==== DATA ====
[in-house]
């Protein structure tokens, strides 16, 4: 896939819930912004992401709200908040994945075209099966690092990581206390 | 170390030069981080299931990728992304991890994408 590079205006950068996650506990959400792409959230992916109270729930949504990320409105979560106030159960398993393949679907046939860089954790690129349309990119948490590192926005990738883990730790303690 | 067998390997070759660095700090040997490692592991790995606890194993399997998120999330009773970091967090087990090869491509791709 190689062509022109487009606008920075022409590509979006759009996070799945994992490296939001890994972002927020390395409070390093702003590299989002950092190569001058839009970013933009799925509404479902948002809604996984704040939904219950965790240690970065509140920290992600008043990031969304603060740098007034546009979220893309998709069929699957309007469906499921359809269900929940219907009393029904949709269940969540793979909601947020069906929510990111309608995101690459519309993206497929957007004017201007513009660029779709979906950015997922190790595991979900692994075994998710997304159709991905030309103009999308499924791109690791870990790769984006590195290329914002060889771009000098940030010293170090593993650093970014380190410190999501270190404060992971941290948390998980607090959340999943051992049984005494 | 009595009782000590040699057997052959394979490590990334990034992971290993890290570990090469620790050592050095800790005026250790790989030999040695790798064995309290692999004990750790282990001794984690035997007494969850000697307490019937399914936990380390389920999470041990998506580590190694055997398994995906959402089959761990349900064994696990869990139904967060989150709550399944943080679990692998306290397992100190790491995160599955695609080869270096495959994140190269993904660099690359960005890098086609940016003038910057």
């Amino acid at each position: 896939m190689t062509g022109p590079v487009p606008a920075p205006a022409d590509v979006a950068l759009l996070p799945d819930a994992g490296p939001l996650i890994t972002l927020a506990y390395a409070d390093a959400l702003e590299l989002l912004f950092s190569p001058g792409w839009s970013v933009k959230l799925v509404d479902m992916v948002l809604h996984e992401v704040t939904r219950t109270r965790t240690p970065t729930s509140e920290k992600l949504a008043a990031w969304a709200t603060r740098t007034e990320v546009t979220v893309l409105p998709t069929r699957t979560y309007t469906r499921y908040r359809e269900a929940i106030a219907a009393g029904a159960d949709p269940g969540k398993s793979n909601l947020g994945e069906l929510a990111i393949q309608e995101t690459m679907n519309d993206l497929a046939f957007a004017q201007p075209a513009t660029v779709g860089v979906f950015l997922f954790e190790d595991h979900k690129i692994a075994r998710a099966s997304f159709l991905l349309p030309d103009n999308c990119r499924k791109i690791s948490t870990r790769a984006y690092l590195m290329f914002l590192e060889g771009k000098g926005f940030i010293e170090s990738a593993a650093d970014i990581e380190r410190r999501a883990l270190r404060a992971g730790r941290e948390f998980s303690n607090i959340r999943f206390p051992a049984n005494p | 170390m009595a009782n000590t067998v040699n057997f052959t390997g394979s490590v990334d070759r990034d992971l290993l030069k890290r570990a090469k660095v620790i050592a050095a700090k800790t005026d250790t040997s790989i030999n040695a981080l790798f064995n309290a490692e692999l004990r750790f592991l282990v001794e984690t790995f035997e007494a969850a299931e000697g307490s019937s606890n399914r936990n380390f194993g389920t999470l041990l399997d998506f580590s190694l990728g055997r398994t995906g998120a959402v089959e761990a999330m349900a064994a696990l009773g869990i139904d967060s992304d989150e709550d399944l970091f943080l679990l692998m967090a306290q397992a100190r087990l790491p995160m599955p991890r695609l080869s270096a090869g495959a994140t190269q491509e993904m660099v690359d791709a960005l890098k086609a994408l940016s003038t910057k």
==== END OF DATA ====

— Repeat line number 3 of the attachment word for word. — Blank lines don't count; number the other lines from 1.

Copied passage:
């Amino acid at each position: 896939m190689t062509g022109p590079v487009p606008a920075p205006a022409d590509v979006a950068l759009l996070p799945d819930a994992g490296p939001l996650i890994t972002l927020a506990y390395a409070d390093a959400l702003e590299l989002l912004f950092s190569p001058g792409w839009s970013v933009k959230l799925v509404d479902m992916v948002l809604h996984e992401v704040t939904r219950t109270r965790t240690p970065t729930s509140e920290k992600l949504a008043a990031w969304a709200t603060r740098t007034e990320v546009t979220v893309l409105p998709t069929r699957t979560y309007t469906r499921y908040r359809e269900a929940i106030a219907a009393g029904a159960d949709p269940g969540k398993s793979n909601l947020g994945e069906l929510a990111i393949q309608e995101t690459m679907n519309d993206l497929a046939f957007a004017q201007p075209a513009t660029v779709g860089v979906f950015l997922f954790e190790d595991h979900k690129i692994a075994r998710a099966s997304f159709l991905l349309p030309d103009n999308c990119r499924k791109i690791s948490t870990r790769a984006y690092l590195m290329f914002l590192e060889g771009k000098g926005f940030i010293e170090s990738a593993a650093d970014i990581e380190r410190r999501a883990l270190r404060a992971g730790r941290e948390f998980s303690n607090i959340r999943f206390p051992a049984n005494p | 170390m009595a009782n000590t067998v040699n057997f052959t390997g394979s490590v990334d070759r990034d992971l290993l030069k890290r570990a090469k660095v620790i050592a050095a700090k800790t005026d250790t040997s790989i030999n040695a981080l790798f064995n309290a490692e692999l004990r750790f592991l282990v001794e984690t790995f035997e007494a969850a299931e000697g307490s019937s606890n399914r936990n380390f194993g389920t999470l041990l399997d998506f580590s190694l990728g055997r398994t995906g998120a959402v089959e761990a999330m349900a064994a696990l009773g869990i139904d967060s992304d989150e709550d399944l970091f943080l679990l692998m967090a306290q397992a100190r087990l790491p995160m599955p991890r695609l080869s270096a090869g495959a994140t190269q491509e993904m660099v690359d791709a960005l890098k086609a994408l940016s003038t910057k």